Patriarch Matt King (George Clooney) strides across the Hawaiian beach with daughters Alexandra and Scottie (Shailene Woodley, Amara Miller) and family friend Sid (Nick Krause) in “The Descendants.” Clooney plays a wealthy lawyer who is put in a tight spot when he learns his comatose wife was seeing another man.

Fox Searchlight Pictures/Courtesy

Patriarch Matt King (George Clooney) strides across the Hawaiian beach with daughters Alexandra and Scottie (Shailene Woodley, Amara Miller) and family friend Sid (Nick Krause) in “The Descendants.” Clooney plays a wealthy lawyer who is put in a tight spot when he learns his comatose wife was seeing another man.

At the Movies: Scenic views can’t hide family discord in ‘The Descendants’

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Andy Bockelman is a member of the Denver Film Critics Society, and his movie reviews appear in Explore Steamboat and the Craig Daily Press.

Movie at a glance ...

“The Descendants”

3.5 out of 4 stars

115 minutes

Starring: George Clooney, Shailene Woodley, Robert Forster and Matthew Lillard

As the waves lap up the shore, all the driftwood, shells and other beach bric-a-brac are swept out to sea, only to be replaced again by new items again and again.

Such is the way of the human mind, with fresh crises filling the role of old problems before they’re even dealt with.

A hard lesson, to be sure, but one the people in “The Descendants” have to go through in order to cope with the hand life has dealt them.

“Harmonious” has never been a word used to describe the family of Honolulu lawyer Matt King (George Clooney).

As one of the scions of King Kamehameha I, he has quite a nest egg in money and Hawaiian property, but his perceived stinginess has put him at odds with his daughters, Scottie and Alexandra (Amara Miller, Shailene Woodley) and especially his wife Elizabeth (Patricia Hastie).

With his hands already full handling a crucial business deal, Matt must reconnect with his kids when Elizabeth lands in a coma. He doesn’t know how he’ll handle the daunting duty of being their sole parent when he receives the horrible news that Elizabeth will not recover.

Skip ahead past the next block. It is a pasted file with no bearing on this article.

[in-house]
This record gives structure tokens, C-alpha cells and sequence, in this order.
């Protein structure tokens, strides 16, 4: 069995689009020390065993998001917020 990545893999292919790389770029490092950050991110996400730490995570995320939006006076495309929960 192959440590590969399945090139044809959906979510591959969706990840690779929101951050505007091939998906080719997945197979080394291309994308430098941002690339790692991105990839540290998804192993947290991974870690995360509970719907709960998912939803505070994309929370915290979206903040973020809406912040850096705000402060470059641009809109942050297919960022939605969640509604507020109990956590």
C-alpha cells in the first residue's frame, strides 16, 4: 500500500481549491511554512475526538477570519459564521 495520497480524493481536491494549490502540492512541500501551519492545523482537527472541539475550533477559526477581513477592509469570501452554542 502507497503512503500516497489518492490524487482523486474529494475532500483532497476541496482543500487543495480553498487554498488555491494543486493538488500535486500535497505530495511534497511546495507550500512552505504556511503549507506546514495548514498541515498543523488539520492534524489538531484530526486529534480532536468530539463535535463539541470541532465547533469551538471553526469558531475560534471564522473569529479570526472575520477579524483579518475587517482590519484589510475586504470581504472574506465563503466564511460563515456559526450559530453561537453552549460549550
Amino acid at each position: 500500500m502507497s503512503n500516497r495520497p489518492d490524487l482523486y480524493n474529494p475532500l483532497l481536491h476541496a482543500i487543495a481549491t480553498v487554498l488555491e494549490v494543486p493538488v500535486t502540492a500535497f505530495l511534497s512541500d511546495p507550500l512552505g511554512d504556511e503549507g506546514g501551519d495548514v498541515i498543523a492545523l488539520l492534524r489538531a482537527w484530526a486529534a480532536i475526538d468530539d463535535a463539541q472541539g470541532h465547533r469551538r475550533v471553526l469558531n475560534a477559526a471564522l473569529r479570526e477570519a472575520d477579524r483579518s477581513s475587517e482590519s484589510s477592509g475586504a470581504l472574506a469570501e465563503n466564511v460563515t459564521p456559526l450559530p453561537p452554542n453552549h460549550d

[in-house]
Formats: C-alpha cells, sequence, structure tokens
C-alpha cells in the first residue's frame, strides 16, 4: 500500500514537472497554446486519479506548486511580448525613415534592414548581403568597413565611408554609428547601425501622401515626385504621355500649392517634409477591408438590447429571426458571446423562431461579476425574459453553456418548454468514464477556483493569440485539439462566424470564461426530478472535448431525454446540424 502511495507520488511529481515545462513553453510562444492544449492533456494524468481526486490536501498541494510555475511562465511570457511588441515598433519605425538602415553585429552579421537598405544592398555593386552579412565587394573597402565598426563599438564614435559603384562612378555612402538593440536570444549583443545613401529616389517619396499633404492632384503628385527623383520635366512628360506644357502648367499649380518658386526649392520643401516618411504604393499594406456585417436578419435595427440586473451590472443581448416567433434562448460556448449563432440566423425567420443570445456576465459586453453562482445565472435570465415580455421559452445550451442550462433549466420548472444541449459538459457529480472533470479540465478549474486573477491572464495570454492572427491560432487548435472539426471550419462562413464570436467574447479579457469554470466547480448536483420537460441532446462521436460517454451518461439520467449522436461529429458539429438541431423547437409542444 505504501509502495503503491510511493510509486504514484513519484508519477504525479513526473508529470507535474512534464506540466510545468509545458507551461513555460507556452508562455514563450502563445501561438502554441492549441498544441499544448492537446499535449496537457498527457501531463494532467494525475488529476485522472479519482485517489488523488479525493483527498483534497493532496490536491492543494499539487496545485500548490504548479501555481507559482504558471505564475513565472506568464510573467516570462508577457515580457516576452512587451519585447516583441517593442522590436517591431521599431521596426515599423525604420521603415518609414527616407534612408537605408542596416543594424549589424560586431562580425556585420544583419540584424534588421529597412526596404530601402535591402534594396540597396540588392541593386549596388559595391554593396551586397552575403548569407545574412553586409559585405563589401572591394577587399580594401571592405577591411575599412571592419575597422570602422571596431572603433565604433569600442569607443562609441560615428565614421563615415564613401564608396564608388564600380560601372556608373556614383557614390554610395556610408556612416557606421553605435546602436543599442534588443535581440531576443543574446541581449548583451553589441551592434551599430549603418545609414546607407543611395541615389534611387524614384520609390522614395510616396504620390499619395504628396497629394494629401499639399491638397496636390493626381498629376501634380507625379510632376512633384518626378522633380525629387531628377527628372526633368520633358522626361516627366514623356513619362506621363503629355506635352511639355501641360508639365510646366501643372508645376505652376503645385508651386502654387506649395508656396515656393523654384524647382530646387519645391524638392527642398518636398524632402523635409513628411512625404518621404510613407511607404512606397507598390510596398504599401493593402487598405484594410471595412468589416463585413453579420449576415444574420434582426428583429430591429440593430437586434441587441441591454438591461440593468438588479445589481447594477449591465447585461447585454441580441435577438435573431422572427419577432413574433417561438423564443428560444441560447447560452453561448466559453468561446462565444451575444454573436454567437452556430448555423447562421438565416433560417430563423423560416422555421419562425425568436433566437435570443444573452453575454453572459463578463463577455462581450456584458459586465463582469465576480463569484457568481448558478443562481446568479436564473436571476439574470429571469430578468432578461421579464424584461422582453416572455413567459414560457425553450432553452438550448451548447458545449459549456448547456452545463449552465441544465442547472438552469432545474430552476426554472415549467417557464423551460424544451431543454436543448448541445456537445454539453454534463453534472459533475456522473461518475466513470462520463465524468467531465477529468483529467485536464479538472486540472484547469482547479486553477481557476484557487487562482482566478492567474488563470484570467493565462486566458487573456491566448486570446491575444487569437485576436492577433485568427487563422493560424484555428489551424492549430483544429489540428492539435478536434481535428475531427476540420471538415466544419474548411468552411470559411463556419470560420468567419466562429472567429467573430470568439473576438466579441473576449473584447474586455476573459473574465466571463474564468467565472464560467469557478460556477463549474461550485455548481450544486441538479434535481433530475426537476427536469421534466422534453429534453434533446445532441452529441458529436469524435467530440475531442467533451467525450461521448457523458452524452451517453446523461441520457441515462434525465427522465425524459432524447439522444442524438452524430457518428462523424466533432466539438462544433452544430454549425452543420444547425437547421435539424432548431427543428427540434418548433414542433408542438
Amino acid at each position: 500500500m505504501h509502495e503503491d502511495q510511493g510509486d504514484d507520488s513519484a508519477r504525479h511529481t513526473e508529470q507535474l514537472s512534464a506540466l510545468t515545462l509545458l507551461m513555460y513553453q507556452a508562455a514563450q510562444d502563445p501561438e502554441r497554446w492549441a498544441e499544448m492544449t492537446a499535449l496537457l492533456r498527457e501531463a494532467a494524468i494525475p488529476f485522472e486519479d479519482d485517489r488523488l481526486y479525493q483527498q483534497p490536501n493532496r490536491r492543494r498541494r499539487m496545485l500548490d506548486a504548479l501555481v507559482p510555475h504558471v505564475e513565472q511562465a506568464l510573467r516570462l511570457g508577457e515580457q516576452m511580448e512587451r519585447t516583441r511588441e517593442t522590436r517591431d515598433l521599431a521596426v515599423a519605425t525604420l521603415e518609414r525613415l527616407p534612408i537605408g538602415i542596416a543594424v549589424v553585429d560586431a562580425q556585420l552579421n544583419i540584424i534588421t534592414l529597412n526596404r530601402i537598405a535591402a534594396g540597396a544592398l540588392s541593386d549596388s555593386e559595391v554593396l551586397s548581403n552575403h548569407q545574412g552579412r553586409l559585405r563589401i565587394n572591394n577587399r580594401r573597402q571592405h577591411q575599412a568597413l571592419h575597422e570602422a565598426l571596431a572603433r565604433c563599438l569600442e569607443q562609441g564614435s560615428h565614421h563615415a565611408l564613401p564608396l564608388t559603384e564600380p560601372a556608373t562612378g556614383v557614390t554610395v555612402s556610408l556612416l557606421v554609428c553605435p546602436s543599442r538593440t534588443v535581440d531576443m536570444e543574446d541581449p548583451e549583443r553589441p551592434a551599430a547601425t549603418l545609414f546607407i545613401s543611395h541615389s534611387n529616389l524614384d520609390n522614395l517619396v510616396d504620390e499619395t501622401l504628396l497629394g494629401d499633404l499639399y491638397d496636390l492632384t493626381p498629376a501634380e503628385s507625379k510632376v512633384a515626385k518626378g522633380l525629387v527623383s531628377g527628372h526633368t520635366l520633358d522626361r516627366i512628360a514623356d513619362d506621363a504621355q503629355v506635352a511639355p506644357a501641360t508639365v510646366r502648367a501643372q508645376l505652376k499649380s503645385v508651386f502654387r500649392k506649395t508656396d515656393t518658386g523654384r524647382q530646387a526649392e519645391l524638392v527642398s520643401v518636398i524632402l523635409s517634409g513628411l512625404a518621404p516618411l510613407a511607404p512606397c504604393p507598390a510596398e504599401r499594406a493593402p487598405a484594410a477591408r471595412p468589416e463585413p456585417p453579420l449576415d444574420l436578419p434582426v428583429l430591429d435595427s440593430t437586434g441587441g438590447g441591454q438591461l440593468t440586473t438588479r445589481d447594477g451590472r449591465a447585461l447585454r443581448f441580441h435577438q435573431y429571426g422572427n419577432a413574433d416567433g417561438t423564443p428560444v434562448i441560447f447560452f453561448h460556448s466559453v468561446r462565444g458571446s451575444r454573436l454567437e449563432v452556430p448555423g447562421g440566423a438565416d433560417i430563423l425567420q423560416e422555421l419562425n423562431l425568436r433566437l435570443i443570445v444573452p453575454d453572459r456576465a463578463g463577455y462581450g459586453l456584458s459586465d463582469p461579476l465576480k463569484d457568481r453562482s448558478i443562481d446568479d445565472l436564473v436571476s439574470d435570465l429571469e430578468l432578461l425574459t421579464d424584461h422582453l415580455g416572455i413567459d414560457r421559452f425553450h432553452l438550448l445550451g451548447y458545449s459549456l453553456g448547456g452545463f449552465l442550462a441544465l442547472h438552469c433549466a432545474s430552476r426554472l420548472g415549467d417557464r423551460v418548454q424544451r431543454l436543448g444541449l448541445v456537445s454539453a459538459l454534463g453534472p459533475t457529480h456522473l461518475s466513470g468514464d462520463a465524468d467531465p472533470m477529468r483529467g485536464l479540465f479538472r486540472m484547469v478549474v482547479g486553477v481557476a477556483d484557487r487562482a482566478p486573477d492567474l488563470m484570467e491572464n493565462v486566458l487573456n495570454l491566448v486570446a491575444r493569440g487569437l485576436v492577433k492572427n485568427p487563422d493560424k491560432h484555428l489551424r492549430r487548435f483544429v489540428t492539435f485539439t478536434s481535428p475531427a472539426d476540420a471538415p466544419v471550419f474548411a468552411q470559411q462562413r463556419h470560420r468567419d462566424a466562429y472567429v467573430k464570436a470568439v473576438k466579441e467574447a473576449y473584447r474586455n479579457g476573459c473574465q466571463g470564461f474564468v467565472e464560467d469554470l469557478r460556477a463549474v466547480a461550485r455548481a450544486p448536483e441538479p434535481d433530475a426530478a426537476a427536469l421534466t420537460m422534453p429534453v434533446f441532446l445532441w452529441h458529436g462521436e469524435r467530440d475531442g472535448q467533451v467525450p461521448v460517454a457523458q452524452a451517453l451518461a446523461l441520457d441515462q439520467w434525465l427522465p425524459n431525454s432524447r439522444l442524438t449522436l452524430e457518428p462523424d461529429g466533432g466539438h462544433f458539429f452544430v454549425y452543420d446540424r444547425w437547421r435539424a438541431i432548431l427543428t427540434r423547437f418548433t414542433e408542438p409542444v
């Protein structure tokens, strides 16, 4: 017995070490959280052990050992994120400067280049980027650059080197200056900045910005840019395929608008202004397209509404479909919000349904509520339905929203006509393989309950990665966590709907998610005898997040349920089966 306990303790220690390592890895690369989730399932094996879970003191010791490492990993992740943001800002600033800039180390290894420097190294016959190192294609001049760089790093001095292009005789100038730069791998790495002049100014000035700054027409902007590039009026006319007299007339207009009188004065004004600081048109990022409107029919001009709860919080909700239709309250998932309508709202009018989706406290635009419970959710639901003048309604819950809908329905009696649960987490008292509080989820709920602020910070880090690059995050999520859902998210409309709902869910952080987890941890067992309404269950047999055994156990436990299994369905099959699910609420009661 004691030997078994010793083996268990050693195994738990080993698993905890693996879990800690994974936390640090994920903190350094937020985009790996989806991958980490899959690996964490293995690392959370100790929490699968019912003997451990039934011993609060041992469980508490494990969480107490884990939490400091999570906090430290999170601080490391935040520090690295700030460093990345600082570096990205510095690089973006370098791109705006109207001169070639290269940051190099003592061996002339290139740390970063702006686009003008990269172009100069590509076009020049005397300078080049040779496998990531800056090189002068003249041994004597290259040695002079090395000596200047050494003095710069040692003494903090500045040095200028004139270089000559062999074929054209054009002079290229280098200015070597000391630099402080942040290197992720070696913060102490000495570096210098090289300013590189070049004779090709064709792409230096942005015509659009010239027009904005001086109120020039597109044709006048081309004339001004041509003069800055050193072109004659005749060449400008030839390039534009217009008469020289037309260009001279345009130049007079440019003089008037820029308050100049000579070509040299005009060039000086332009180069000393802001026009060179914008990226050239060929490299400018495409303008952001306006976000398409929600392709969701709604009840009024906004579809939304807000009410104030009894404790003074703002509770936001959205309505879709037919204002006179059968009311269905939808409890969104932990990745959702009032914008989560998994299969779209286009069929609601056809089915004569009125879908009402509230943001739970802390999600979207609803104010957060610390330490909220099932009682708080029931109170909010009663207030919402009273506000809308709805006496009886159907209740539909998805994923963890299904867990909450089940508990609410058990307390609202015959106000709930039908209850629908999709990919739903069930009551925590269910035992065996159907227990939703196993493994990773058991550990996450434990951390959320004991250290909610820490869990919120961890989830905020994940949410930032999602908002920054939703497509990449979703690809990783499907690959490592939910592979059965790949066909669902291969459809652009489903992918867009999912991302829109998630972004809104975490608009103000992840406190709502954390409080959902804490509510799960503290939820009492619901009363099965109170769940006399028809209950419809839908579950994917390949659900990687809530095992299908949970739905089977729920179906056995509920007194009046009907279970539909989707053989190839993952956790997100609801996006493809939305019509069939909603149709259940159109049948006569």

Having to pull the plug on her life support in accordance with her wishes is hard enough, as is telling all her family and friends that she will soon die. The worst is yet to come for Matt, however, when he has to cope with a new truth: His wife was cheating on him.

Not many men can do it convincingly, but Clooney can run the gamut of emotions with just a single look: grief, fury, fear, and in a very small instance with Matt, happiness. Playing someone so obviously dissatisfied with himself is a challenge for the man who’s been perceived more than once as smug in his real life, but however you feel about Clooney’s public personality, he makes it easy to connect with Matt in his tumultuous time.

Woodley is pleasantly snarky as teenage Alex, a rebellious sort whose confession that she’s seen her mom in flagrante delicto hits her papa like a crateful of coconuts. It’s hard not to feel bad for someone so young coping with such a burden, but once her mean-spirited façade drops, it’s downright unfathomable.

Nick Krause is a delightful side character, Alex’s platonic friend Sid, who somehow manages to get attached to Matt as he makes his rounds breaking the bad news to loved ones, managing to get coldcocked by Matt’s sour father-in-law (Robert Forster).

Warning: when an old man says he’s going to hit you, he’ll do it.

Matthew Lillard takes a break from being the dopey stoner dog owner of “Scooby-Doo,” playing the real estate agent who was seeing Elizabeth. And, as if the fact that he might profit from Matt's forthcoming land transaction isn’t enough, he’s got his own wife that he was stepping out on, with Judy Greer wonderful in a miniscule part as his betrayed spouse, with whom Matt feels a connection for more reasons than one.

People coming to terms with things not going their way is director Alexander Payne’s bread and butter, or in the case of his newest movie, Spam and poi. After a lengthy hiatus from full-length films following 2004’s “Sideways,” his most recent work was a poignant contribution to the collection of shorts, “Paris, Je T’Aime.”

The writer/director of “Election” and “About Schmidt” comes back to features with a vengeance for this portrait of a family that lives in the tropics, yet the only person who makes a point of enjoying it is permanently unconscious.

Watching Matt curse out someone who can’t respond back kind of sums up the general feeling that the Kings are past the point of no return when it comes to healing their relationship as it is, with the only option to plow through and try to make a new start.

But, ripping off that Band-Aid can’t be done in one quick yank.

The agony of a slow, inch-by-inch pull is a necessity, and Payne knows how to make us smile and commiserate while all this unpleasantness is going on, providing us with thought-provoking looks at Hawaii in the background and making an altogether moody, contemplative film about people in pain.

If you think island living is all flowery shirts, leis and ukuleles, “The Descendants” will set you straight that people still have to cope with real problems on Oahu, Maui, Kauai and the like.

But, even if this ruins your dream vacation or retirement, you’ll still feel compelled to say “mahalo” for the chance to see such a place, Matt's grouchiness notwithstanding.

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